Ikeep chanting “Balaton” all through my journey, till I reach Lake Balaton. The lovely blue of the lake merges with the sky, with white swans in the horizon. Colourful boats are anchored in a row while a lone accordionist plays soft music on the lakeshore as the pale golden sun slowly sinks into the horizon.
The largest freshwater lake in Central Europe, a popular yachting and fishing destination and a major tourist destination, Balaton lies between the Danube and the western borders of Hungary. Surrounded by charming villages and pretty towns, Balaton offers beautiful countryside and wineries on the north coast and nightlife on the south. Known to be Hungary’s most popular summer resort, Balaton is also frequented during the winter for ice-fishing, ice-sailing, sledging, or skating on the lake if it freezes over.
The quaint little town of Balatonfured on the north shore of the lake is where I stand, eager to revel in the Indian connection. At the green promenade along the lake, called “Tagore Sétány”, my heart swells with pride as I walk under the sycamore trees along with my guide Andras Vereckei. Beneath the canopy of the Linden tree planted by Rabindranath Tagore, his bust looks at me benevolently. I bow in deep respect for the universally acclaimed poet and notice the plaques commemorating the visits of Indian dignitaries and saplings planted by some of our Parliamentarians in the Tagore Sétány.
The Hungary- Tagore relationship goes back to almost a century, to post world war I. Tagore was identified as a symbolic literary figure of the emerging third world nations, fighting against western imperialism. In Hungary, as in other countries, Tagore came out from total anonymity with his name misspelt initially. After the lost war and the revolutions, he acquired immense fame among a wider public, with numerous writings about him.
A short walk from the promenade takes us to Geogy Ter, a peaceful square where stands the State hospital, where Tagore was admitted when he fell ill. I am touched to note that the room where he stayed for three weeks is preserved as his memorial, with his name plate and the interiors untouched.
Andras tells me that many people come here to recuperate year-round, thanks to the carbonated springs and baths, which are one of the best-known healing agents in Balatonfüred since the 17th century. The Kossuth Spring and other springs near the hospital supply water containing iron, magnesium and a host of other minerals, causing the town to be officially declared a spa in 1772. He takes me to taste the natural spring water from the nearby Kossuth Lajos drinking hall where, after hearing out the whole list of elements present in the water, I hesitantly take a sip that I can’t swallow. I am told about Balatonfured’s other attractions include horse riding, golf, sailing among others, but I am content strolling along the quay, listening to country music coming from a distance and occasionally peeping into shops selling souvenirs.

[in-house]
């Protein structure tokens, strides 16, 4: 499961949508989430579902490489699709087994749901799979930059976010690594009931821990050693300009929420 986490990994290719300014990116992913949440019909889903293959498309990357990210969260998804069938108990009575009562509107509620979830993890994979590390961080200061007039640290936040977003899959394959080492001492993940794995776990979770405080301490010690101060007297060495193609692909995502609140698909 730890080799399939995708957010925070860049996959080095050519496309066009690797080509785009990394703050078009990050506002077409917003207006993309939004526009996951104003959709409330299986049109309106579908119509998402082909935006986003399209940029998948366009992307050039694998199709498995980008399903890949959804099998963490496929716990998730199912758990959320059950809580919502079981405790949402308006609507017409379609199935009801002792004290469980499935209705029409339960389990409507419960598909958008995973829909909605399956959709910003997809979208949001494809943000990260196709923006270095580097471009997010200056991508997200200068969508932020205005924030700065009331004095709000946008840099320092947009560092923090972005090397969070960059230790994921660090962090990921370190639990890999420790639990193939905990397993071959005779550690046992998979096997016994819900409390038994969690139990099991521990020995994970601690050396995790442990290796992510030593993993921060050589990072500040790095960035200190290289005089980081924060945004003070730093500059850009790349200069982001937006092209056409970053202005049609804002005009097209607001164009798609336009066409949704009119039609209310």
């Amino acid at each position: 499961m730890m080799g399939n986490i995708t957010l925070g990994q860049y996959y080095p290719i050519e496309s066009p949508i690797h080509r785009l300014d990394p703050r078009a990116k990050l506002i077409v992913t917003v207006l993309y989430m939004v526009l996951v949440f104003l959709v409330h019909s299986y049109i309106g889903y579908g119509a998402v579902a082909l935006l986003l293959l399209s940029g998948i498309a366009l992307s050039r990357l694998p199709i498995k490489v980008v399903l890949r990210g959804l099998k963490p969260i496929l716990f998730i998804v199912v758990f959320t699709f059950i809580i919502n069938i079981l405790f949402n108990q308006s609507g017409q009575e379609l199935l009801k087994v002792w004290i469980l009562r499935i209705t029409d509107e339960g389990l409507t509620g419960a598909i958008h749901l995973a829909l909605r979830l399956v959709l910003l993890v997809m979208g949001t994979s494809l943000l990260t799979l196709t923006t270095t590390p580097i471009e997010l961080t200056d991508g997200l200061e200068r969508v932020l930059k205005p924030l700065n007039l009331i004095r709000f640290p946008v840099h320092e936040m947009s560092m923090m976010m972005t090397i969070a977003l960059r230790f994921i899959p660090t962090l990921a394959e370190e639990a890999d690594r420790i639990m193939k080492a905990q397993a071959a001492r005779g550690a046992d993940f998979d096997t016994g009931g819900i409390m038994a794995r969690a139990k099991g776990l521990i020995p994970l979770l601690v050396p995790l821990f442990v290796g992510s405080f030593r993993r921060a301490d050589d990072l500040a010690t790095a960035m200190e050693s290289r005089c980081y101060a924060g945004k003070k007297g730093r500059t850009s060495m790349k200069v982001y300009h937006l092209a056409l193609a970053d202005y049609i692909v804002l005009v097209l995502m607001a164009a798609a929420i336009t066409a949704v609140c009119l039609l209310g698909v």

We drive down through the lovely countryside to the nearby Csopak village, famous for its wine made of olaszrizling grapes. The best of the lot is an age old winery named after Szent Donát , the patron saint of wine-growers in Csopak. We taste some exotic wines in an ancient cellar, a placewell-known for its unique wines with the right minerality and good tenability. Owing to the microclimate, the wines of Csopak are fruity and well-balanced earning the region the title of International Town of Grape and Wine.
The estate, with its restaurant located at a height, commands a magnificent view of the village, the surrounding vineyards and Lake Balaton. In this scenic setting, we eat dinner, with cool air streaming in from the lake. I dig into their delicious goat cheese salad and pasta, relishing a much loved Hungarian dessert of sweet quark cheese dumpling.
Next morning, I visit an exhibition of the Hungarian- Indian painter Amrita Sher-Gil’s original works housed in the elegant Vaszary Kavezo. As photography is not allowed, I focus on her art and take a peak into her much celebrated bohemian lifestyle. A much acclaimed artist of her times, and a beautiful product of an Indo- Hungarian collaboration, there are her letters and pictures of her Sikh father, Hungarian mother and siblings on display. As we drive away, Andras opens the Hungarian tourism brochure, with a bright smile and holds it up for me to read, “I have seen almost all the countries of the world, but I saw nowhere such a beautiful harmony of the sky and the water than that I had the privilege to enjoy on the shore of Balatonfured filling my soul with rapture,” said Rabindranath Tagore in 1926 when treated in Hungary in the cardiac hospital by the Lake Balaton. I nod in agreement — a good quote aptly used.
I am touched to note that the room where Tagore stayed for three weeks is preserved as his memorial, with his name plate and the interiors untouched.